I read somewhere that in French, it would mean “flight of death.” (Vol de mort)
It’s fictional. “I . A-M . L-O-R-D . V-O-L-D-E-M-O-R-T” is the anagram for “Tom Marvolo Riddle,” his Hogwarts identity. Cite.
The "T’’ is silent, incidentally.
OK, but Riddle was not even mentioned until Chamber of Secrets, whereas Voldemort is in the stories from the get-go. Can we be sure that Rowling didn’t just invent the name Tom Marvolo Riddle as a convenient anagram of ‘I Am Lord Voldemort’ after deciding the villain would be called Voldemort (i.e. not until writing CoS)?
(Basing my entire post on the movies, BTW, as I haven’t read the books, so there may be a modicum of egg upon my fizzog)
Well, babelfish backs you up on that one.
Mangetout. How do you like your eggs? In the series’ continuity young Tom Marvolo Riddle chooses “I Am Lord Voldemort” as an anagram of his true identity. The fact that it has also has an applicable French meaning might be happy coincidence – there’s no proof Rowling intended that, that I’m aware. Sorta like the unhappy irony of “Lorena Bobbit.”
But what evidence do you have that she invented the Riddle name before she invented “Voldemort”? Since she wrote the latter first, wouldn’t Occam’s Razor indicate that the former was derived from it, and not the other way around.
Similarly, I propose that the name “Superman” was invented before the name “Clark Kent”, and “Batman” before “Bruce Wayne”. I mean, it’s not as if they said one day: “Look, I have an idea for a comic about a guy who dresses as a bat and fights cime. His name is Bruce Wayne - what should his secret identity be?”
So you’re saying that Rowling definitely concieved Riddle before the name Voldemort? (I’m not about to argue, just wanting to be absolutely clear)
Of course not. I mean, “Marvolo?”
Alessan, Mangetout. It’s irrelevent whether it was planned that way from the very beginning. The OP asked what does Voldemort mean. According to the backstory, revealed in Chamber of Secrets, the child born Tom Marvolo Riddle created the alias “Lord Voldemort” as an anagram of his name.
I certainly don’t think Rowling intended for ‘vol de mort’ to mean, “flight of death.” Rowling insists the correct pronounciation of ‘Voldemort’ is VOL-duh-more but that no one says it that way except her. French for death is morte, with a ‘t’.
Marvolo isn’t too bad… consider “Hogwarts.”
It may be irrelevant to the OP, but it isn’t irrelevant to your first post, which could be taken to imply that Voldemort is a derivative of Riddle (i.e. in the mind of the author, rather than inside the fictional world), rather than the other way around.
However, I’ve found many google hits on French pages, which seem to use “mort” for “death”.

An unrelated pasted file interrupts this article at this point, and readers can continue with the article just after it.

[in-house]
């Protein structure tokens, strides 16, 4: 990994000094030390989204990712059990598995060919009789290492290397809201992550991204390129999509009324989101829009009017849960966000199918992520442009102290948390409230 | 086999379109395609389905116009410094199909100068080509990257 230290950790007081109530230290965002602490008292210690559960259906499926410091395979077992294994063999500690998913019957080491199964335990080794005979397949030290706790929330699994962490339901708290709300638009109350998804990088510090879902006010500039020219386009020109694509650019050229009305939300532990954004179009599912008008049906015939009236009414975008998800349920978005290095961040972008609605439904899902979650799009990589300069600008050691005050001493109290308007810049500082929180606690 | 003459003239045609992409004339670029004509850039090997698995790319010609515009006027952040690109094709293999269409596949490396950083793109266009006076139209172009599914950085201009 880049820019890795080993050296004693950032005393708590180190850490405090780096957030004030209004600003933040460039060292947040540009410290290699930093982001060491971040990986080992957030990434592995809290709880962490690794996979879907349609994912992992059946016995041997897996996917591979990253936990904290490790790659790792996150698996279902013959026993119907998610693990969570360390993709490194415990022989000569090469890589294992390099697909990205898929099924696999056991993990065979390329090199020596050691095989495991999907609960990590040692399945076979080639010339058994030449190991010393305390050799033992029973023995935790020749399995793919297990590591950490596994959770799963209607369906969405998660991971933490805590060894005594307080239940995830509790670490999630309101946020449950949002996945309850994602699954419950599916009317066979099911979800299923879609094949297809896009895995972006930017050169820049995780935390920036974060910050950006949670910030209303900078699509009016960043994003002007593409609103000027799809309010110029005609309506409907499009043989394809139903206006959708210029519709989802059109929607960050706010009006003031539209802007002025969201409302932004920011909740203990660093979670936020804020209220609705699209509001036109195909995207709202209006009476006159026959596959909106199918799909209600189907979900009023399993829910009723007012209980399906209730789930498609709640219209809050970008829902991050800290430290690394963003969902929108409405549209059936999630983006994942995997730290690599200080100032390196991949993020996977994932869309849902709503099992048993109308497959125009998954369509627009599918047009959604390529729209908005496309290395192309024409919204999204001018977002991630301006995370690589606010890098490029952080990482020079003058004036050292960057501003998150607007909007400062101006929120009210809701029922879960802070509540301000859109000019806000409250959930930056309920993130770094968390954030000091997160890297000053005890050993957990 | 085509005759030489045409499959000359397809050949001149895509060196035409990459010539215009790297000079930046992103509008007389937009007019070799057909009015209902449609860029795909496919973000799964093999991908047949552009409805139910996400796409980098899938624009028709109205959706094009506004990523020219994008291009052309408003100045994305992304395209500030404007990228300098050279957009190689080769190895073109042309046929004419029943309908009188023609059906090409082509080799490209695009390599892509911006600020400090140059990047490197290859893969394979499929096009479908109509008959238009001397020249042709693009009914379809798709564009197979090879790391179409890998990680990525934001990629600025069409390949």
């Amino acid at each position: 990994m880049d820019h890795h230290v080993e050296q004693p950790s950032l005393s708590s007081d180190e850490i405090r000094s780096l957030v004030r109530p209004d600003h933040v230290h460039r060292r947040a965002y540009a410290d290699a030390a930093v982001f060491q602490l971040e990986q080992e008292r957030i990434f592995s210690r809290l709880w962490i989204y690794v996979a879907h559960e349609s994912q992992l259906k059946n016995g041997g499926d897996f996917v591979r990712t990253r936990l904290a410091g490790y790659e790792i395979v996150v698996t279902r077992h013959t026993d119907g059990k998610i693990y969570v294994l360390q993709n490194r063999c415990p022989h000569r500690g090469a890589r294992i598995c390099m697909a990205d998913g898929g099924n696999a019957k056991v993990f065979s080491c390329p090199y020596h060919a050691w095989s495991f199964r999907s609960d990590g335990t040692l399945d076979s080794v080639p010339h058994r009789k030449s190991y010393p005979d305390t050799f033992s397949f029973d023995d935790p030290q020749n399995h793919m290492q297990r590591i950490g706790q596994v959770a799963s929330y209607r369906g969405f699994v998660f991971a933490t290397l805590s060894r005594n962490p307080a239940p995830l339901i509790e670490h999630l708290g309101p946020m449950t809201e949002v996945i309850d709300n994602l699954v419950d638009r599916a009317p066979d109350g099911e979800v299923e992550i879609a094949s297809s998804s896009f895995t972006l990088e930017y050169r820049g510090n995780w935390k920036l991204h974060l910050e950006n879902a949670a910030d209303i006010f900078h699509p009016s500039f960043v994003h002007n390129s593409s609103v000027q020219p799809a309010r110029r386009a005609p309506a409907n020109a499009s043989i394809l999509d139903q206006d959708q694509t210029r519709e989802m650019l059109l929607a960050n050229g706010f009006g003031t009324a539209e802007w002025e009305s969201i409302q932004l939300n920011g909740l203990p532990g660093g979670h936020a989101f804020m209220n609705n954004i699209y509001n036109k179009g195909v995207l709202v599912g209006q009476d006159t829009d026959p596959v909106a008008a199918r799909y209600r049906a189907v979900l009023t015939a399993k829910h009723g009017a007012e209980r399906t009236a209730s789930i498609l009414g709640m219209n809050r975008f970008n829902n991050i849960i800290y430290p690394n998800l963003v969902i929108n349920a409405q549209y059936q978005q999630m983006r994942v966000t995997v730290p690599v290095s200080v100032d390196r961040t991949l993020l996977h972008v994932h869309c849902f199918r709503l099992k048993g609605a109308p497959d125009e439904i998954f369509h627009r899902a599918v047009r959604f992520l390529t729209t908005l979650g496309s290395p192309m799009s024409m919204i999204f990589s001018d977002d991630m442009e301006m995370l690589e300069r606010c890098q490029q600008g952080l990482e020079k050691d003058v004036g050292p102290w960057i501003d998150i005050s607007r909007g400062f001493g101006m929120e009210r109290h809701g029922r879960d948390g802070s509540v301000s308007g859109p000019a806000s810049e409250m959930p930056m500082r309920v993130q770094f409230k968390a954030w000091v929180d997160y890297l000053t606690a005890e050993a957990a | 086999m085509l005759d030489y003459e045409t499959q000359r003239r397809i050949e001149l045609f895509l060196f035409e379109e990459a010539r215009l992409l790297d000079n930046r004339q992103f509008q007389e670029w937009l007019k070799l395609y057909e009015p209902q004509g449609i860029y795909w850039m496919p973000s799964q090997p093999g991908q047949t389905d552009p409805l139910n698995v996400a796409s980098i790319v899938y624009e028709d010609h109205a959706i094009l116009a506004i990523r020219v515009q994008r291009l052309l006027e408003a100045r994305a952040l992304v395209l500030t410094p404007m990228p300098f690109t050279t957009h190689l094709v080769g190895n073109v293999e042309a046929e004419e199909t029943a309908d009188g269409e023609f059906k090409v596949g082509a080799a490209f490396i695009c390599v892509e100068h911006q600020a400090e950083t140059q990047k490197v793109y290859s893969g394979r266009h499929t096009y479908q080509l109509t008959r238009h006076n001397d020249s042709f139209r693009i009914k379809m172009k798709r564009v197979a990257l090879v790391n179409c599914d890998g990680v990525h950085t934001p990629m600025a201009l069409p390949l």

In French, “mort” would be pronounced “mor”. Pronouncing the name VOL-duh-more makes it MORE likely to be derived from the french Voldemort, not less.
Askia: French for death is morte, with a ‘t’.
But no final “e”, though: la mort = “death”.
In French, vol de la mort could mean “theft of death”, as well as “flight of death”. Considering that Voldemort’s obsession seems always to have been evading mortality, I think it’s reasonable to infer that Rowling devised that name for him and then came up with his “real name” , Tom Marvolo Riddle, to go along with it.
MortE is the feminine adjective (dead) : une femme morte : a dead woman
Mort is the masculine adjective (un homme mort : a dead man) and the noun (death)
In old french, the noun, being feminine, could be written “morte” : La morte d’Arthur = Arthur’s death
Vol de mort would be correctly translated as “flight of death”.
Still. The anagram isn’t wrong. it’s validated by the revelation in the plot.
Until Rowling validates it, the French translation is just a theory. Rowling’s character names usually have a lot more wordplay.
My French needs work. But I was thinking of Malory’s Le Morte d’Arthur.
Oh, come on. Voldemort escapes almost certain death from a wand backfire or whatever, and his name means “flight of death” in French, and Rowling insists on pronouncing it as if it were that French phrase! What more do you want?
No one is saying that the anagram is wrong, just that it was probably thought up after the name Voldemort. Just think about how stupid the anagram is: “I am Lord Voldemort”? Come on. Obviously she had to stick the “I am” in there because she couldn’t come up with a halfway reasonable anagram of Voldemort without it.
I think it all depends on whether we’re discussing what Voldemort means in the author’s world (and ours), or the character’s world. Askia has offered the origin of Voldemort’s name within the world of Hogwart’s. Absolute is offering an interpretation of the name beyond the books (which, incidentally may offer additional insight to the books themselves). It’s like arguing whether a penny has a picture of Lincoln’s head or the Lincoln Memorial; it’s two sides of the same coin.
Note that French vol de la mort could also mean “flight from death” (that’s right, isn’t it clair?), which is an even better summary of what Voldemort’s all about. I’d be very surprised if the French meaning(s) of Voldemort’s name turned out to be just a coincidence.
Voldemort is pronounced: ‘he-who-must-not-be-named’
Considering that Rowling likes wordplay in her character names, would have learnt French at school, and speaks fluent Spanish, it would be incredible for her not to know what ‘vol de mort’ means. If you want to know what it would mean ‘to the characters,’ then at least some of them would be aware of the meaning too, as we know (or can easily find out) the meanings of such RL names as Potter, Granger, Smith, Beauchamp, Weingarten and so on.